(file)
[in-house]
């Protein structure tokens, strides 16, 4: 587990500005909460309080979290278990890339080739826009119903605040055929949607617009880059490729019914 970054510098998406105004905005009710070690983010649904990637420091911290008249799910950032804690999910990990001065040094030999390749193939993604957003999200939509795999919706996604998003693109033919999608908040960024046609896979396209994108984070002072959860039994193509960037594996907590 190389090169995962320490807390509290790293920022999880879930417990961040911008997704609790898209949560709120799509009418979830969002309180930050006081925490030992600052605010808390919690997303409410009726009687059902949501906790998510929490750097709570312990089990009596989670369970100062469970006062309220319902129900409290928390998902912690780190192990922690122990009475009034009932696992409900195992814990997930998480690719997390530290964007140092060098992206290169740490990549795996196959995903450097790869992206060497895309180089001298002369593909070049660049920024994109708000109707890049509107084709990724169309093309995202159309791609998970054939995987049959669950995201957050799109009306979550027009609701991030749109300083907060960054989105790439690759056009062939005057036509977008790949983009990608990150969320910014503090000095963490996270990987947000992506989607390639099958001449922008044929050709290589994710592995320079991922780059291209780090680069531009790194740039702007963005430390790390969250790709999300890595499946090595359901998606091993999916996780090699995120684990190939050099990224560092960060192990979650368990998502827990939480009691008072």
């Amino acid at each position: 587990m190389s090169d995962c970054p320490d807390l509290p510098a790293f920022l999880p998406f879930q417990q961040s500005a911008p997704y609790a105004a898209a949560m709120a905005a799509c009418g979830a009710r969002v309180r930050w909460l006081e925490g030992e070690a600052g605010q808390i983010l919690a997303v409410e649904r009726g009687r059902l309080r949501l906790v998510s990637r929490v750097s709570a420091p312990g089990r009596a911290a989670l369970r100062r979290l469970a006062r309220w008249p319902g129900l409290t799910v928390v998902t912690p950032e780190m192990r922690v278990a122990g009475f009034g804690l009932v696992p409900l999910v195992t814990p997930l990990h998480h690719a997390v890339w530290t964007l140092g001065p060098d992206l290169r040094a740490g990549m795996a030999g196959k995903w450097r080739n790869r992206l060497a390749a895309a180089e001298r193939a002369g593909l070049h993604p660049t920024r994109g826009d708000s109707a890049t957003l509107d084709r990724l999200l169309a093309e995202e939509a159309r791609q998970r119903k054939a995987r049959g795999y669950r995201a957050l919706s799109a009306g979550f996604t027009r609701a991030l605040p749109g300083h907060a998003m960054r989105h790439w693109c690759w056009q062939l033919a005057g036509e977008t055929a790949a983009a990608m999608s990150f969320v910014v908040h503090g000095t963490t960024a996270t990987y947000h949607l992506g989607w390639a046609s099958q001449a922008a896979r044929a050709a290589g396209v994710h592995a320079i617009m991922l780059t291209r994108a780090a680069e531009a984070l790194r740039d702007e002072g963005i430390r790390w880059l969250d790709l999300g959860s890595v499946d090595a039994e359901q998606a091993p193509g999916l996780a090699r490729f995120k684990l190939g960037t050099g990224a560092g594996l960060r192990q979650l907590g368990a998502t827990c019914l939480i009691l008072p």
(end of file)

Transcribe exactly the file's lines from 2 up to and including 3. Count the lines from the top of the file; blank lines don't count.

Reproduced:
């Protein structure tokens, strides 16, 4: 587990500005909460309080979290278990890339080739826009119903605040055929949607617009880059490729019914 970054510098998406105004905005009710070690983010649904990637420091911290008249799910950032804690999910990990001065040094030999390749193939993604957003999200939509795999919706996604998003693109033919999608908040960024046609896979396209994108984070002072959860039994193509960037594996907590 190389090169995962320490807390509290790293920022999880879930417990961040911008997704609790898209949560709120799509009418979830969002309180930050006081925490030992600052605010808390919690997303409410009726009687059902949501906790998510929490750097709570312990089990009596989670369970100062469970006062309220319902129900409290928390998902912690780190192990922690122990009475009034009932696992409900195992814990997930998480690719997390530290964007140092060098992206290169740490990549795996196959995903450097790869992206060497895309180089001298002369593909070049660049920024994109708000109707890049509107084709990724169309093309995202159309791609998970054939995987049959669950995201957050799109009306979550027009609701991030749109300083907060960054989105790439690759056009062939005057036509977008790949983009990608990150969320910014503090000095963490996270990987947000992506989607390639099958001449922008044929050709290589994710592995320079991922780059291209780090680069531009790194740039702007963005430390790390969250790709999300890595499946090595359901998606091993999916996780090699995120684990190939050099990224560092960060192990979650368990998502827990939480009691008072």
């Amino acid at each position: 587990m190389s090169d995962c970054p320490d807390l509290p510098a790293f920022l999880p998406f879930q417990q961040s500005a911008p997704y609790a105004a898209a949560m709120a905005a799509c009418g979830a009710r969002v309180r930050w909460l006081e925490g030992e070690a600052g605010q808390i983010l919690a997303v409410e649904r009726g009687r059902l309080r949501l906790v998510s990637r929490v750097s709570a420091p312990g089990r009596a911290a989670l369970r100062r979290l469970a006062r309220w008249p319902g129900l409290t799910v928390v998902t912690p950032e780190m192990r922690v278990a122990g009475f009034g804690l009932v696992p409900l999910v195992t814990p997930l990990h998480h690719a997390v890339w530290t964007l140092g001065p060098d992206l290169r040094a740490g990549m795996a030999g196959k995903w450097r080739n790869r992206l060497a390749a895309a180089e001298r193939a002369g593909l070049h993604p660049t920024r994109g826009d708000s109707a890049t957003l509107d084709r990724l999200l169309a093309e995202e939509a159309r791609q998970r119903k054939a995987r049959g795999y669950r995201a957050l919706s799109a009306g979550f996604t027009r609701a991030l605040p749109g300083h907060a998003m960054r989105h790439w693109c690759w056009q062939l033919a005057g036509e977008t055929a790949a983009a990608m999608s990150f969320v910014v908040h503090g000095t963490t960024a996270t990987y947000h949607l992506g989607w390639a046609s099958q001449a922008a896979r044929a050709a290589g396209v994710h592995a320079i617009m991922l780059t291209r994108a780090a680069e531009a984070l790194r740039d702007e002072g963005i430390r790390w880059l969250d790709l999300g959860s890595v499946d090595a039994e359901q998606a091993p193509g999916l996780a090699r490729f995120k684990l190939g960037t050099g990224a560092g594996l960060r192990q979650l907590g368990a998502t827990c019914l939480i009691l008072p």